Outdoor advertising, and in particular pole-ads, is a medium of repetition-repetition that adds the brand familiarity. It is a most flexible medium and one in which campaigns can be built to meet the particular needs of the advertiser ; probably to the disappoint­ment of many, there is gives no simple rule for the advertiser to follow when planning and executing an outdoor advertising campaign. Hence the final advice is to employ the specialist advertising agent or one of the poster contractors themselves to advice on the plan and execution of an outdoor advertising campaign.

Radio Advertising:

In India radio advertising has come to possess vast potentiality. Vividh Bharti programmes of Delhi, Bombay, Calcutta and Madras have their Commercial Services. To make them attractive, the pro­gramme usually comprise of light music of the regional taste with commercial messages broadcast in between the songs. The four Commercial Service programmes cover the entire country in respect of their respective regions-Northern, Western, Eastern and Southern.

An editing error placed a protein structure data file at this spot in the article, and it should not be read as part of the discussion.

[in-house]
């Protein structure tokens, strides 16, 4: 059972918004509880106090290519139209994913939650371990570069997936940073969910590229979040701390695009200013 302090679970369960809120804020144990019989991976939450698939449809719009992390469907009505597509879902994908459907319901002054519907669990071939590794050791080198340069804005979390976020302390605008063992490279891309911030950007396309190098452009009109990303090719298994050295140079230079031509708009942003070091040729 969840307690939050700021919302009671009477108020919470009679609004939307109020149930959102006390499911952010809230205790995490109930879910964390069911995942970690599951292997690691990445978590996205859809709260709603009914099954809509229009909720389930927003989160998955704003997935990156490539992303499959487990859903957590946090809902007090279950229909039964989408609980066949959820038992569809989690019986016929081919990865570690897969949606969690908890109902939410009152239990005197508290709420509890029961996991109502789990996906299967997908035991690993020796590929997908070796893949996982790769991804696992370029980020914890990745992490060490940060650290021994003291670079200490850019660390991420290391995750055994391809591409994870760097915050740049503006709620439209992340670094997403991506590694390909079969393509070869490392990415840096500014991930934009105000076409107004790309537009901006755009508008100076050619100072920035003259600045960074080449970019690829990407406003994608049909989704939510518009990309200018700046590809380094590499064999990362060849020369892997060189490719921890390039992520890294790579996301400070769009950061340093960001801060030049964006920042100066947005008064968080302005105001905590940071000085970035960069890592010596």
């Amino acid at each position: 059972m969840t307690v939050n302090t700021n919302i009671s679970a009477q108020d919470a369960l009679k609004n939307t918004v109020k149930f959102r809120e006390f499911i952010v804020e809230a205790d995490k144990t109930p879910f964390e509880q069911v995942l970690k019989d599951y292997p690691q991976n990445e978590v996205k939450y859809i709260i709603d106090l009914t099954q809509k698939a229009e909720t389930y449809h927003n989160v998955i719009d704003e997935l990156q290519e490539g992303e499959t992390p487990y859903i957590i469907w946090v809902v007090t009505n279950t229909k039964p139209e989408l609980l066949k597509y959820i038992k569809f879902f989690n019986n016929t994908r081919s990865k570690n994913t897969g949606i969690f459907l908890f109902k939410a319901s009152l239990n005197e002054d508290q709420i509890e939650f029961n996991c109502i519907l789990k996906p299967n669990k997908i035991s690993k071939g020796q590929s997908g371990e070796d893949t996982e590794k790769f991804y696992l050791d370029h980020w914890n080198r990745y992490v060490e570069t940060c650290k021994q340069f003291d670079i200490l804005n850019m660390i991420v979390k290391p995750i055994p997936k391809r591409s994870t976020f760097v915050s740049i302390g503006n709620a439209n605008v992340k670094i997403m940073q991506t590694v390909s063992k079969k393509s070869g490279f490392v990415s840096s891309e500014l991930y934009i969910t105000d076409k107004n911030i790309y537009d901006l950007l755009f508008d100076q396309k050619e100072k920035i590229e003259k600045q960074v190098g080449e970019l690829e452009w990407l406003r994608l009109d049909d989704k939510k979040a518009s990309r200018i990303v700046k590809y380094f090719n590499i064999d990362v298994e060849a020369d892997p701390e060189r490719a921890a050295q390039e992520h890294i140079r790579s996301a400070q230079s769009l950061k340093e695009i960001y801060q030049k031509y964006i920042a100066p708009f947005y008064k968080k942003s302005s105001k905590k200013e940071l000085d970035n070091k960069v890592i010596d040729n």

Most of the progressive firms find it profitable to relay their message in the Commercial Publicity programmes. Any good adver­tising agency is supposed to be aware of the procedures involved in issuing out the business messages and to give maximum publicity in minimum possible words. There are professional organisations mainly located in Delhi and Bombay, undertaking to tape the messages with the help of sound models.

T.V. Commercials:

T. V. spots have also become a source of effective publicity in recent years. There are a number of T.V. Film Producers in Delhi and Bombay who present the 5 to 30 seconds of T. V. messages in well- designed movies enacted by charming models on behalf of firms manufacturing and selling numerous products.

The role of design in Advertisement Business:

Design is the art side of communication-the visual side of printed pieces, television, presentations, packages, trademarks, publi­cation-all the things that affect in visual ways as well as verbal ways, all the things we look at in communications. Design comes from a background of art training. The graphic designer brings the under­standing of line, colour, texture, mass, and form to his work-all the visual influential things into the field of communications.